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Eddie Tipton: The man who rigged the Hot Lotto

Fri 13 May 2016, By Jerry Westford
The man who rigged the Hot Lotto

The name 'Eddie Tipton' may sound familiar. That's because this Multi-State Lottery Association employee has recently been sentenced for rigging the Hot Lotto Draw way back in December 2010. Further investigations have also revealed that he may have been involved in rigging the outcome of three other lotteries.

Clearly for those working in the industry, the temptation to rig a lottery is strong. But it would seem that there’s no escaping the long-arm of the law. Even if it does take time to catch the perpetrator, they always get their man in the end.

The story of Eddie Tipton

It all starts in December 2010 when a prize of $14.3 million dollars was up for grabs in the Hot Lotto. Despite the fact that it had been won, the ticket remained unclaimed for nearly a year. That’s when Phillip Johnston, a resident of Quebec City Canada, contacted the Iowa Lottery to claim his prize. He claimed that he was unable to claim the prize in person due to ill health. But when he couldn’t answer the questions which would verify him as the rightful owner of the ticket, his claim was turned down.

Almost a month later he phoned the Iowa Lottery again. This time he told them that the ticket was actually owned by an anonymous individual. And this individual was being represented by a Belize-based shell company called Hexham Investments Trust. Once again, his claim was turned down as the Iowa Lottery does not allow anonymous prize claims.

With less than two hours to go before the one-year deadline for prize tickets expired, representatives of a Des Moines law firm presented the winning ticket at the Iowa Lottery headquarters.  It had been signed on behalf of Hexham Investments and New York City-based attorney Crawford Shaw.

Despite presenting the physical ticket, their claim was also turned down because the name ‘Hexham’ had been spelt incorrectly. Even in 2012 when Shaw met with lottery officials, his claim was denied because he would not name the owners of the trust.

But this is where it gets interesting. Through investigations and interviews it was revealed that the original claimant, Philip Johnston, had been approached by Robert Rhodes and Robert Sonfield of Sugar Land, Texas to assist them in claiming the prize anonymously. Which only makes you wonder why the two men wouldn’t come forward themselves if they were the legitimate owners of the winning ticket.

It was the surveillance footage from the convenience store where the ticket was bought that eventually led investigators to identify Eddie Tipton as the man who bought the ticket. As an MUSL employee, it was illegal for Tipton to participate in any lottery game. And it later emerged that he had been working with Robert Rhodes at a Houston based company, Systems Evolution, for seven years.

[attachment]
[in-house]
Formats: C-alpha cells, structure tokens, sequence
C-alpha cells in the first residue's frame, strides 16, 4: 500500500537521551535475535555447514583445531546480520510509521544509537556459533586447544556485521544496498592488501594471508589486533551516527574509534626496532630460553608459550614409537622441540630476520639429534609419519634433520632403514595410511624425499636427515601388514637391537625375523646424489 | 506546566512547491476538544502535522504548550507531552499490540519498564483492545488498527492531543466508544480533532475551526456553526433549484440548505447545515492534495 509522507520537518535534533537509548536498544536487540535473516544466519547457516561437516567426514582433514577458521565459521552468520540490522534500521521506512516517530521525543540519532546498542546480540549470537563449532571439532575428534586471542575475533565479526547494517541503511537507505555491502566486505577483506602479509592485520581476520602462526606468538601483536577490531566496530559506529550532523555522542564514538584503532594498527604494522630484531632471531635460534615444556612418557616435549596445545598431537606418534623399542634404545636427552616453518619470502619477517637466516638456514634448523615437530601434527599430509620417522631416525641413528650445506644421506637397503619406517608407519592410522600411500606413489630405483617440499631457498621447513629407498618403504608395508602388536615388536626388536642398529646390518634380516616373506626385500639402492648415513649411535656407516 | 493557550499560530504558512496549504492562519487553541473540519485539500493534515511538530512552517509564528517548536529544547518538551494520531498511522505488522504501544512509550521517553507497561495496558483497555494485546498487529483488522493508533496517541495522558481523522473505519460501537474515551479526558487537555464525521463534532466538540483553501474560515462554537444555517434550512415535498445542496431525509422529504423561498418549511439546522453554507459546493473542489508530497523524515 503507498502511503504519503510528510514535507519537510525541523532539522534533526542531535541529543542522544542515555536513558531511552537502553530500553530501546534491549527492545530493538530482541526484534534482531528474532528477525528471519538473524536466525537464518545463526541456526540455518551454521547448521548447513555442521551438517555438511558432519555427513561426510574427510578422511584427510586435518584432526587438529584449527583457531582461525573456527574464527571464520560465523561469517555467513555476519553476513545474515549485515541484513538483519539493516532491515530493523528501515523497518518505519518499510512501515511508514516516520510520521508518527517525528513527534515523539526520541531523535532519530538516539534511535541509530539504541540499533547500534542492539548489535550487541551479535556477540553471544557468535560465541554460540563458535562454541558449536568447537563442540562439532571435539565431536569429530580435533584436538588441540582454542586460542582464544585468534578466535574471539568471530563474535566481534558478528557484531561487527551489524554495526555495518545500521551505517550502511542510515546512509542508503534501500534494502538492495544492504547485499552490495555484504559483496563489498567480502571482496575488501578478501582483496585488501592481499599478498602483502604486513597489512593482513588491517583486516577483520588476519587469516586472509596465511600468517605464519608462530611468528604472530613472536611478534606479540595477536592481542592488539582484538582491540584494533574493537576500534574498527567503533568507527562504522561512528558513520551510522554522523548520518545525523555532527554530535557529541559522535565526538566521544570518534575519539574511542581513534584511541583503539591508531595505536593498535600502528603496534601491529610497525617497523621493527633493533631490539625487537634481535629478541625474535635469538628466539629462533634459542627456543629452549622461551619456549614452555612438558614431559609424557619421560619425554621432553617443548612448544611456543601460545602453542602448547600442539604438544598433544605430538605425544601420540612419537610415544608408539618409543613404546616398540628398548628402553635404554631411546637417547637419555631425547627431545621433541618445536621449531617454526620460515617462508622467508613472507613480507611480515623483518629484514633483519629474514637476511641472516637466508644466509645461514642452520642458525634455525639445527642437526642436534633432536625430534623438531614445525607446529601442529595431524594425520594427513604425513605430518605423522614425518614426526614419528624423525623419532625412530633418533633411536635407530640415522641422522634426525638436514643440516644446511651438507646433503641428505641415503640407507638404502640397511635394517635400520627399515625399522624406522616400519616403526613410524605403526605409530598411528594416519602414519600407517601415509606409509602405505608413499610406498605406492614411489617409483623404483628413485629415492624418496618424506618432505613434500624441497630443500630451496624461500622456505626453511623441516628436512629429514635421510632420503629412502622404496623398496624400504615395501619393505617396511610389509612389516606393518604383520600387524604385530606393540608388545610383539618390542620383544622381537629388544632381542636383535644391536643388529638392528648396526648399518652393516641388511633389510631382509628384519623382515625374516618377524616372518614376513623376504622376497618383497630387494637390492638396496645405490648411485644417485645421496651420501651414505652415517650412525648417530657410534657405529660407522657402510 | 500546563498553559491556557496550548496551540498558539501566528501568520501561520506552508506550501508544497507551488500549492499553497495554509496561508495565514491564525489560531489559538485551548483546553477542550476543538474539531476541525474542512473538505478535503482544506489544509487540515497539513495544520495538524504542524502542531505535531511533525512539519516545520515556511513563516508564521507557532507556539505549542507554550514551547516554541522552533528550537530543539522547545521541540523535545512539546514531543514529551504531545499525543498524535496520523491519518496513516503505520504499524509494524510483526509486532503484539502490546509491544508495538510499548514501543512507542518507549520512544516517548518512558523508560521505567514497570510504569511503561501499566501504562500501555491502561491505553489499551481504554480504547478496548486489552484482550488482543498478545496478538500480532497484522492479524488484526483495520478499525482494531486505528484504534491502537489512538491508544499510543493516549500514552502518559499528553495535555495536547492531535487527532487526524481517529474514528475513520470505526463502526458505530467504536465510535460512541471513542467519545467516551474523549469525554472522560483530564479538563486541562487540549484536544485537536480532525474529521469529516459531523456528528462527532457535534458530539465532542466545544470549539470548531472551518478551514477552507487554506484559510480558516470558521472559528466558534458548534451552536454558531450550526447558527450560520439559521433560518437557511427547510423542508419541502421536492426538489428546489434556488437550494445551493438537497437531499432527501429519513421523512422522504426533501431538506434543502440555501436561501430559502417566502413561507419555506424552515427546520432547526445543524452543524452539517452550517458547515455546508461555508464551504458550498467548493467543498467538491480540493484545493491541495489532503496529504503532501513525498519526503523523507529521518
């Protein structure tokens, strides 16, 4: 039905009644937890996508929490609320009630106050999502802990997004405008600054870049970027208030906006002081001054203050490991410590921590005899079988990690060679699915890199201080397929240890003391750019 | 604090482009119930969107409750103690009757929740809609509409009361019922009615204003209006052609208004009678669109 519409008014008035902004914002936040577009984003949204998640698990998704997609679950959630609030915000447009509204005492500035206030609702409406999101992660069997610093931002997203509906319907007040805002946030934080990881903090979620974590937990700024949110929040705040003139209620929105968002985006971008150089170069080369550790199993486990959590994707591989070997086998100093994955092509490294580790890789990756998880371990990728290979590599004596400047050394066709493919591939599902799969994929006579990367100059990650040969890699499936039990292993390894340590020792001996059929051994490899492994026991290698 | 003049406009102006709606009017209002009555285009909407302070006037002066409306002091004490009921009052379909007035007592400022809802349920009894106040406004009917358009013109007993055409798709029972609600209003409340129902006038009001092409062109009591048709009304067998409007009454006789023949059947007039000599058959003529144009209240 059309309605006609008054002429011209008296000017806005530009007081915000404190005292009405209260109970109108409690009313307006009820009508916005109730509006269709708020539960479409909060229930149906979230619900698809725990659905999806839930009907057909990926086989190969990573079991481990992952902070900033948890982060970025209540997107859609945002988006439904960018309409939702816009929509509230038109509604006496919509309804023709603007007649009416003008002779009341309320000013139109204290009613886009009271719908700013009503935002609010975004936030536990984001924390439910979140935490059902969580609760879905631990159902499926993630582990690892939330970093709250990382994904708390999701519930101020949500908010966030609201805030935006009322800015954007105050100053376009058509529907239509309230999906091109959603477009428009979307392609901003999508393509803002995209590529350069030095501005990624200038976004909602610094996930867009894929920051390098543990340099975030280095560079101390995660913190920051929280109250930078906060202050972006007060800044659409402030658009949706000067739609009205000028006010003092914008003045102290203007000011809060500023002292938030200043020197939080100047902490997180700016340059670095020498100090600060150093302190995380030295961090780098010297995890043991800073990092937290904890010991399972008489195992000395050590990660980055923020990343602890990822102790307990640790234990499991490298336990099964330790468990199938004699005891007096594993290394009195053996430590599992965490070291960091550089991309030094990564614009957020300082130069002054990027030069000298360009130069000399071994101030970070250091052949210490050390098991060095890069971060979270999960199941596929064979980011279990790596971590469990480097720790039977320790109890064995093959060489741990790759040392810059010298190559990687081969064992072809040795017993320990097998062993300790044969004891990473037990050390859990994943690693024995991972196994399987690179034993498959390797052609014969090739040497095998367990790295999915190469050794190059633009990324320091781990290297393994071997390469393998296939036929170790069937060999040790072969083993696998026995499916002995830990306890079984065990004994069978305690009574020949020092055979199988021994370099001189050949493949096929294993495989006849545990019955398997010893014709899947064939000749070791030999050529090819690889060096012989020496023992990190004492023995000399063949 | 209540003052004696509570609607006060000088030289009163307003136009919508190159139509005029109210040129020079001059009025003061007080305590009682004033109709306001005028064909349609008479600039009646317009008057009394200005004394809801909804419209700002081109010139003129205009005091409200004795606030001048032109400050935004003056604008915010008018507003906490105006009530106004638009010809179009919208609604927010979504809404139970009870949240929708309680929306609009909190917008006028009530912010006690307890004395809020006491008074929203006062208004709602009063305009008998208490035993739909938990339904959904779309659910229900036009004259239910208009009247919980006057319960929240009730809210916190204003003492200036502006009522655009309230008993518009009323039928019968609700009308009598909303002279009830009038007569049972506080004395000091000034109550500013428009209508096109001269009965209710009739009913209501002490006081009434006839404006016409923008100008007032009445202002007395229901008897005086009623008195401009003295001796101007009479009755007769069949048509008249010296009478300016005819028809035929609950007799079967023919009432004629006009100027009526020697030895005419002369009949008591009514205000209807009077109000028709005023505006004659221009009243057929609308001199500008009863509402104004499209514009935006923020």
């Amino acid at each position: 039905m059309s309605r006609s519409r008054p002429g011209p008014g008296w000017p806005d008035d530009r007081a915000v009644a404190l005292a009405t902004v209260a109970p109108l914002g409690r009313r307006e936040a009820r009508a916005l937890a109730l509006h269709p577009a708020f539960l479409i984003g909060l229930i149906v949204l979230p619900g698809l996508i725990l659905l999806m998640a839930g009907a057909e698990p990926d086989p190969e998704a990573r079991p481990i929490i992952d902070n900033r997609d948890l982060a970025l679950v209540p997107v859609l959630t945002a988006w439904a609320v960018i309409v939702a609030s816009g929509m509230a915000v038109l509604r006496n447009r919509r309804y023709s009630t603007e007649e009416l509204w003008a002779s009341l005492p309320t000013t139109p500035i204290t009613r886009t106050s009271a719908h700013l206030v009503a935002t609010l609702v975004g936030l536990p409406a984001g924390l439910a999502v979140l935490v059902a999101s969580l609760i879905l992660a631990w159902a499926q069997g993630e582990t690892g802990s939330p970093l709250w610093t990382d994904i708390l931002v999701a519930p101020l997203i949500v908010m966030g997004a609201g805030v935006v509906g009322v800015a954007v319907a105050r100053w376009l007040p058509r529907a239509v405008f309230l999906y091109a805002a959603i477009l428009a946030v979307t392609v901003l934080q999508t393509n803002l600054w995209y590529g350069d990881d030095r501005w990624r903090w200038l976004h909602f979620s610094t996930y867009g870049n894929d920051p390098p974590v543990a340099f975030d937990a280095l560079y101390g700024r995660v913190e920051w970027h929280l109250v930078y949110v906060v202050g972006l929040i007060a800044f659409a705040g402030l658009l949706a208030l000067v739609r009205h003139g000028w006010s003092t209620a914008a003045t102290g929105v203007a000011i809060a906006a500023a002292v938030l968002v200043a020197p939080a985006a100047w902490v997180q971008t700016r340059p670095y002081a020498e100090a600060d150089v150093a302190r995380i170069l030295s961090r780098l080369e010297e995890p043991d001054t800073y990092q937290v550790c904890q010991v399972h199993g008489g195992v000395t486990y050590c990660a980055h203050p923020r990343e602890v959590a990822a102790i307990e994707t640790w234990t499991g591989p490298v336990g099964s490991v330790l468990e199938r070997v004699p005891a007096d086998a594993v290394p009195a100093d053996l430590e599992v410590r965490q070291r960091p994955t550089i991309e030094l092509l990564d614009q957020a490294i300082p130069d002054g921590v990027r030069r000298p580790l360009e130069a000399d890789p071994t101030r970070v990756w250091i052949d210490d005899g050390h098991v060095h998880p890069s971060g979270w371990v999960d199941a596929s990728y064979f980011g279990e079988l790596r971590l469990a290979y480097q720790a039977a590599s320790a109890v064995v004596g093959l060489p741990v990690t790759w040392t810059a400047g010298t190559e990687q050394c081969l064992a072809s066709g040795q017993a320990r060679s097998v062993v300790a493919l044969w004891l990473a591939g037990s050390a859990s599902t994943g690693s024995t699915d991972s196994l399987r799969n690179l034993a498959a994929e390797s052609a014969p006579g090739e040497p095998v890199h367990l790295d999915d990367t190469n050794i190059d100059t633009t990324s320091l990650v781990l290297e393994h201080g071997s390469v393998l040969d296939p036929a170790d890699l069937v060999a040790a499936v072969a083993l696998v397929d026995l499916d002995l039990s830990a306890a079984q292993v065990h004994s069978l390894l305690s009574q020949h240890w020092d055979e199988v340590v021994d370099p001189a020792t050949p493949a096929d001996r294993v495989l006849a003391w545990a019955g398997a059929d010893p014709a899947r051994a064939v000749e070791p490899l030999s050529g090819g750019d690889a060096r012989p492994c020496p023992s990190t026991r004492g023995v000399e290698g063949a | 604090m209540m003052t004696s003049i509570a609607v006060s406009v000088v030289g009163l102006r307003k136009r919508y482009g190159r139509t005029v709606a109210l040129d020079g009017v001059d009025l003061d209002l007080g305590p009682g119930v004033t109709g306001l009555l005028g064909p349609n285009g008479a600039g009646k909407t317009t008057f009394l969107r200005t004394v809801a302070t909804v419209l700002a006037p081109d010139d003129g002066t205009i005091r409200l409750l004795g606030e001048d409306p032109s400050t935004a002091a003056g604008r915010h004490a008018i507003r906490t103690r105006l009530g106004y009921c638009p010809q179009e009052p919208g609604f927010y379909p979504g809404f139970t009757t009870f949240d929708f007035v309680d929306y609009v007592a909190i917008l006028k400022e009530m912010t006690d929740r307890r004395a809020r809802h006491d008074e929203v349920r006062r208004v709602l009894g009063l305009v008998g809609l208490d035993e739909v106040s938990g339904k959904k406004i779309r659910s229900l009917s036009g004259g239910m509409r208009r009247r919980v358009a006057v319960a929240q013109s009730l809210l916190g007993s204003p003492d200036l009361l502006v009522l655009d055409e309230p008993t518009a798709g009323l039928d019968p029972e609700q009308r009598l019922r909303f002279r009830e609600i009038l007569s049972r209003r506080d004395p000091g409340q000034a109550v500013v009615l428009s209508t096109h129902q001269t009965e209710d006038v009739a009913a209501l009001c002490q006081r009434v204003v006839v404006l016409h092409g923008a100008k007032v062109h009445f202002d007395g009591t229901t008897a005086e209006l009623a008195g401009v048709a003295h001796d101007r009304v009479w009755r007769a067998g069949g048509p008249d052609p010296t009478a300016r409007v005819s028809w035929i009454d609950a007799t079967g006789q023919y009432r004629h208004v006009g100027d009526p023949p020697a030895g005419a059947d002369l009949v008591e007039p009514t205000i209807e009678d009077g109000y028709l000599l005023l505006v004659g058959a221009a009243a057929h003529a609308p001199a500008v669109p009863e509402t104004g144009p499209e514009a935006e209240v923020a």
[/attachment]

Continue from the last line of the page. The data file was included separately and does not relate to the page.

How did he do it?

In a nutshell, Tipton simply rigged the machine to ensure that the numbers would match those of the ticket he bought. On the night of the draw he entered the building where the draw computer is kept to manually adjust the time to reflect daylight savings. The prosecutors argued that he could well have smuggled a flash drive into the room and installed self-destructing malware to mess with the computers random number generator.

Naturally, Tipton’s lawyers argued that this was not possible given the fact the room and computer are carefully monitored to prevent such a thing from taking place. But it was the fact that co-workers and friends identified Tipton’s voice in the surveillance recording that convinced the judge of his guilt. And furthermore, the director of IT at MUSL testified that Tipton had access to a rootkit which would allow him to manipulate the draw machine.

The final judgement

Tipton was found guilty on two counts of fraud and sentenced to 10 years imprisonment in December of 2015. But he remained a free man after appealing his sentence.

The story doesn’t end there.

Tipton is also facing criminal charges for the suspected rigging of other two other lotteries. The first took place in 2005 when his brother, Tommy Tipton won a $568,990 jackpot prize in the Wisconsin Lottery.  And once again in 2007 when a prize of $783,257 was paid to a corporation controlled by Robert Rhodes. Both the Tipton brothers are currently being investigated.

The implications for MUSL

Aside from damaging the reputation of the Iowa Lottery, the scandal also resulted in the MUSL and Iowa Lottery being sued by Larry Dawson. He won the $6 million Hot Lotto jackpot several months after the rigged draw. He claimed that had the draw been found illegitimate, the prize money would have rolled over, resulting in his prize being $16 million instead.

Should ordinary lottery players be worried?

Since the scandal broke, MUSL Iowa’s CEO, Terry Rich made a statement saying stronger security measures had been implemented to reassure the public. Although one may think that the old-fashioned random number generator of numbered balls in a vacuum may be safer, but even those can be hacked.

There are dozens of security measures in place to ensure that the computer responsible for generating the winning numbers is not compromised in any way. And for those who may be contemplating rigging a draw, Tipton’s story should serve as a warning. Verifying a winning ticket is a serious business and should anything be amiss, your claim could be denied.

There’s no reason to stop buying tickets for your favourite lottery. Provided you play by the rules, all it takes is one ticket to change your life forever. Even if others don’t play by the rules, you can rest assured that they will be caught. Just like Eddie Tipton.